POUNDS: Speaking to the production end, you’ve successfully combined sets, props, animals and kids. Do you have a preproduction day where you dress the set? Tell us a little bit about your process.
CINDY: I normally build my sets the evening before the sessions begin. I have done most of my sets multiple times, so on average, it only takes me about an hour to build a set. The pond, my most complicated set, takes about 3 hours to set up.

When creating a new set it takes a few months to gather my thoughts on exactly what I want, search for the right background or have one designed, find props, foliage and other set elements. I then do a model call and photograph the set. This helps me decide on the poses and situations that I am going to photograph during the session to tell the story. It is important to not just photograph your subjects looking at the camera smiling for these theme sets. Creating real life scenarios and photographing children doing real life things in that situation is what makes theme sets true art for my clients’ walls.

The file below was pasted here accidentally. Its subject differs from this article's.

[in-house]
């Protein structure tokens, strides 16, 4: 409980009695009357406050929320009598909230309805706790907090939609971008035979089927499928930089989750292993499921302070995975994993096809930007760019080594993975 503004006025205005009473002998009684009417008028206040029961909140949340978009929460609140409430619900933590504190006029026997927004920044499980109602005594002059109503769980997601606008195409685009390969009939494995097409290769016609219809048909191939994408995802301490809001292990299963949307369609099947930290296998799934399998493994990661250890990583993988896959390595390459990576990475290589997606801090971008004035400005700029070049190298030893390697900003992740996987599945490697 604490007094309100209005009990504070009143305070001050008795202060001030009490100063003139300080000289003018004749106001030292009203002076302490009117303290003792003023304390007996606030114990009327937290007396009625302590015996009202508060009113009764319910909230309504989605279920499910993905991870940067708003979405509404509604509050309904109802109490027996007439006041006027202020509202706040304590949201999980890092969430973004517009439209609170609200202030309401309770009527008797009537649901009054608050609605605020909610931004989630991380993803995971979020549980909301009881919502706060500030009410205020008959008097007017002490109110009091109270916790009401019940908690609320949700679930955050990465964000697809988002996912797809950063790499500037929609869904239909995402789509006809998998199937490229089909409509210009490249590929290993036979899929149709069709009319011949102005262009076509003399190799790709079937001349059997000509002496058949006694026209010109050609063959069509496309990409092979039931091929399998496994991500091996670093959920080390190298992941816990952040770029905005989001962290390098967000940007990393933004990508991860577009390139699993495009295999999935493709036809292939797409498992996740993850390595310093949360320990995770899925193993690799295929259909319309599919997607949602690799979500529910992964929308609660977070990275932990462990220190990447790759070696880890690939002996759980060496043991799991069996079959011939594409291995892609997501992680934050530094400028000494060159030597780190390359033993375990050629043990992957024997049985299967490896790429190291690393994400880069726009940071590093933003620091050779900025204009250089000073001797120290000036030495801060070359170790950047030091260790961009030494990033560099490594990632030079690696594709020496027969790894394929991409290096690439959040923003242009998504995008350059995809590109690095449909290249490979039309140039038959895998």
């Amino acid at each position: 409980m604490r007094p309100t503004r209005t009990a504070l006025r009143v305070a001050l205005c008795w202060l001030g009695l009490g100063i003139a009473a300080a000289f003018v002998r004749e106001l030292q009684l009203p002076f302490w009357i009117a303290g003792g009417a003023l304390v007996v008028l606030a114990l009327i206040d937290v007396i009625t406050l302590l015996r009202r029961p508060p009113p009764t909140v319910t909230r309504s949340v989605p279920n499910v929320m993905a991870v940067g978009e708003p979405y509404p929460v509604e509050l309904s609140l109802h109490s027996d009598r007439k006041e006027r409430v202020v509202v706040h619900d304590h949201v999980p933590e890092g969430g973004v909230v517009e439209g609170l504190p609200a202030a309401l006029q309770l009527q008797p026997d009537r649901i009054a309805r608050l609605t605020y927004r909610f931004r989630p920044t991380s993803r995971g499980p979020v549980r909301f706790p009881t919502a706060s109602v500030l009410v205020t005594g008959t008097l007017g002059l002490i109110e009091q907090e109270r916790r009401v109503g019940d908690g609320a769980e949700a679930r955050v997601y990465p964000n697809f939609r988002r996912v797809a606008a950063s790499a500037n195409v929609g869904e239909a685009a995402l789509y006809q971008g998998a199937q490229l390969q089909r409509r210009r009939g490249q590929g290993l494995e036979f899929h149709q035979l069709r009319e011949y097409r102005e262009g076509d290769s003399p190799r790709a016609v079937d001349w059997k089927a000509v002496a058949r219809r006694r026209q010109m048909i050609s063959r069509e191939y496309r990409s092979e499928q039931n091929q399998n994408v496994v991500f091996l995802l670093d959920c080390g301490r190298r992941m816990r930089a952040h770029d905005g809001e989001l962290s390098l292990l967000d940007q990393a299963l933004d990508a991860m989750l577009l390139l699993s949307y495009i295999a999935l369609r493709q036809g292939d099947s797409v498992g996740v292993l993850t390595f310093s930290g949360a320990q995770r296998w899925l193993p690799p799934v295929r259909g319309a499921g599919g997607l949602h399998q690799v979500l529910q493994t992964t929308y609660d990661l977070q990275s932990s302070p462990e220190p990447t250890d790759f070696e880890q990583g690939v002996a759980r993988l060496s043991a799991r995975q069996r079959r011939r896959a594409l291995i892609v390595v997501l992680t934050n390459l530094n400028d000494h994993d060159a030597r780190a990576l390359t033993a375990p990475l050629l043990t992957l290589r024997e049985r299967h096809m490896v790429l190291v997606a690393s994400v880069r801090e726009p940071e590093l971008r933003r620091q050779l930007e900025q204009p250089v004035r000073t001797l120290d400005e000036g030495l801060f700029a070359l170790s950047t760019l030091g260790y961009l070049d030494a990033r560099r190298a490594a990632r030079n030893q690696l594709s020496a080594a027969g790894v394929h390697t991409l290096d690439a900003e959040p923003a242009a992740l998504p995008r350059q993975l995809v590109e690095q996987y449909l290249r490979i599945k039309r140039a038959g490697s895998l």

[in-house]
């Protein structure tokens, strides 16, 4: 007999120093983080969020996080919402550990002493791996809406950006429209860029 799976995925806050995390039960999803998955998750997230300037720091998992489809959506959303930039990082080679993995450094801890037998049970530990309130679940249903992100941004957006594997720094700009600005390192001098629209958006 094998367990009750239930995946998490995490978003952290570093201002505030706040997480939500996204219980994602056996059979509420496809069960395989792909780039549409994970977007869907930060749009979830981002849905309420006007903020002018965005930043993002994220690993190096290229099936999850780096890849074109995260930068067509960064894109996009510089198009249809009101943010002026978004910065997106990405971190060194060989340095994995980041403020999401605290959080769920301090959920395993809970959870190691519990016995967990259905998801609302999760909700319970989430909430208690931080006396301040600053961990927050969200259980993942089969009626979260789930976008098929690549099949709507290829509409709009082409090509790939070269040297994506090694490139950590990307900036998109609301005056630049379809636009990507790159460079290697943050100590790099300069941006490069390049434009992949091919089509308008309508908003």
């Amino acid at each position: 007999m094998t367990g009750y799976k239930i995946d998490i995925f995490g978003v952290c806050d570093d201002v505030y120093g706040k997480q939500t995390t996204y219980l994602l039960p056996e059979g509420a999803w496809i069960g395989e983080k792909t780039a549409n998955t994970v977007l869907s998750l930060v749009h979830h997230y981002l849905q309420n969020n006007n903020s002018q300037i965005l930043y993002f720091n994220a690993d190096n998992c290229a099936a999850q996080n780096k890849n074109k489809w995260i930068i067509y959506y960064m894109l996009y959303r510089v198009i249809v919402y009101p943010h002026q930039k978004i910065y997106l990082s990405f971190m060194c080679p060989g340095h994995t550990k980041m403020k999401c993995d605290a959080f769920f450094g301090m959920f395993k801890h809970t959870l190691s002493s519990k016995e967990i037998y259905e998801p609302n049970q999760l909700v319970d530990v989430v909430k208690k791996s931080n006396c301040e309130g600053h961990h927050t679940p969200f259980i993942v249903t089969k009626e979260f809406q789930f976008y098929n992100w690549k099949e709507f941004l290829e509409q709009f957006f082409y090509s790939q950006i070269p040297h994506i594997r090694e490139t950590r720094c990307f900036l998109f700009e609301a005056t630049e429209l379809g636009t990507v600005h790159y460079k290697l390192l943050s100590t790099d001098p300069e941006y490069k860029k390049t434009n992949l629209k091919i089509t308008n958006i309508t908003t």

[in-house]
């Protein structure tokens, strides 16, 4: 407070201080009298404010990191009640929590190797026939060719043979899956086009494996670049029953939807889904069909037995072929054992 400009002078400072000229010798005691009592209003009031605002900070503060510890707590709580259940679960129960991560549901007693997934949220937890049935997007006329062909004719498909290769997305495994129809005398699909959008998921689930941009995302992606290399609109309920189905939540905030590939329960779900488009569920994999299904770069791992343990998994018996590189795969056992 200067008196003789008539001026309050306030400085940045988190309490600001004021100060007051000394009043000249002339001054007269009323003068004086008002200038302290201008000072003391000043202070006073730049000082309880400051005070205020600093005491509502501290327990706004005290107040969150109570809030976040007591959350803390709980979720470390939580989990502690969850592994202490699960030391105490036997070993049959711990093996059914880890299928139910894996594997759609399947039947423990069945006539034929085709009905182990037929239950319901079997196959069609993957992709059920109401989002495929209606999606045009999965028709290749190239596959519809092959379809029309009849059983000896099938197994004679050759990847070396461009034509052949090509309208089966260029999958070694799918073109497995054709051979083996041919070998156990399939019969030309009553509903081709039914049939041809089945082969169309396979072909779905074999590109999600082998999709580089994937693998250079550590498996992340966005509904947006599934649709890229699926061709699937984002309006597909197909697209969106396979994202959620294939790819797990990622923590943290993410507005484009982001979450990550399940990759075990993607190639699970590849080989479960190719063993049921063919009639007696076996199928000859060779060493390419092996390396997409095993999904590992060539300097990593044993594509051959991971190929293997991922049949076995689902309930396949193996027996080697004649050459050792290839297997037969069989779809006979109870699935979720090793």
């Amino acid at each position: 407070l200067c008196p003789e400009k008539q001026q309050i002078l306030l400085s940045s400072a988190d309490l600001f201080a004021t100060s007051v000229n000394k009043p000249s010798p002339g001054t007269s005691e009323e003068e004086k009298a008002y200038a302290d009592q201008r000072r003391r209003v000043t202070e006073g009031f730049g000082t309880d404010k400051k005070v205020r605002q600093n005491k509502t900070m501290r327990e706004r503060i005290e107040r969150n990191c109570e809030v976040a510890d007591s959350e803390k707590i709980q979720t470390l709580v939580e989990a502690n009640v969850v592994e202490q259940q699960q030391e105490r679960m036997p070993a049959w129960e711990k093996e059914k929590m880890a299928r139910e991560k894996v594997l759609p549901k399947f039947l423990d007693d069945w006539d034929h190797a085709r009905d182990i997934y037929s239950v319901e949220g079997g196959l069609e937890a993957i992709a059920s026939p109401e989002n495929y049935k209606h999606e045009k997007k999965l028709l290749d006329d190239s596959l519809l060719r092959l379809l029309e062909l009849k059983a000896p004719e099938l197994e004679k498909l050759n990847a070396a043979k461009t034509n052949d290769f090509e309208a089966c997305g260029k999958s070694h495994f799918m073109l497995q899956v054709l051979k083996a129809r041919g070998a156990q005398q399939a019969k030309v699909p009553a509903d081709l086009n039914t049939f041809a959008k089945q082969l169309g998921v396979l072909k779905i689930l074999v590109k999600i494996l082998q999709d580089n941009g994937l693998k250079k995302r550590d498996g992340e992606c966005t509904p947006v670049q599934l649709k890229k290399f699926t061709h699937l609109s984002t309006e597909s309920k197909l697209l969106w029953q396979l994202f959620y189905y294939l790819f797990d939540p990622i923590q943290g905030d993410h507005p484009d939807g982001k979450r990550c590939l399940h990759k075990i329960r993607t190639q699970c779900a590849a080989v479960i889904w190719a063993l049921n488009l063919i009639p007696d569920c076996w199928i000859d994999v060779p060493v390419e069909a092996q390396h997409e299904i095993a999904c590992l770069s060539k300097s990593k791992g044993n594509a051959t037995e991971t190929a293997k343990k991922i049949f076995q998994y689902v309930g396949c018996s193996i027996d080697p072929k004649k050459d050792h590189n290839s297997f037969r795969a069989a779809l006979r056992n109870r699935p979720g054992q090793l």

POUNDS: How long does a typical photo Storybook session take?
CINDY: We normally schedule an hour for each session.

POUNDS: How do you keep everyone’s attention?
CINDY: I’ve been photographing children for 31 years so I have a ton of experience! I normally just start out talking to the children and asking questions that I know will make them smile naturally. I have a magic duck that I can flip in the air using one hand that I have them blow on. That’s my number one trick! It gets all of the children’s attention. Bubbles of course and a tickle stick (multi colored duster) work well.

POUNDS: Do you have a favorite theme session?
CINDY: My favorite session is my Duck Pond, I’ve been photographing it for 21 years, every spring. I just love how the children interact with the ducks and how natural the images look.

POUNDS: What inspires you?
CINDY: Most of my inspiration for my sets comes from child artists. In general, I’m inspired to be a photographer by all the beautiful people, children and adults that I see every day. Nothing is more important to me than capturing the heart and soul of my subjects and recording their life in a photograph that they will cherish forever.

POUNDS: How has Pounds factored in helping your business?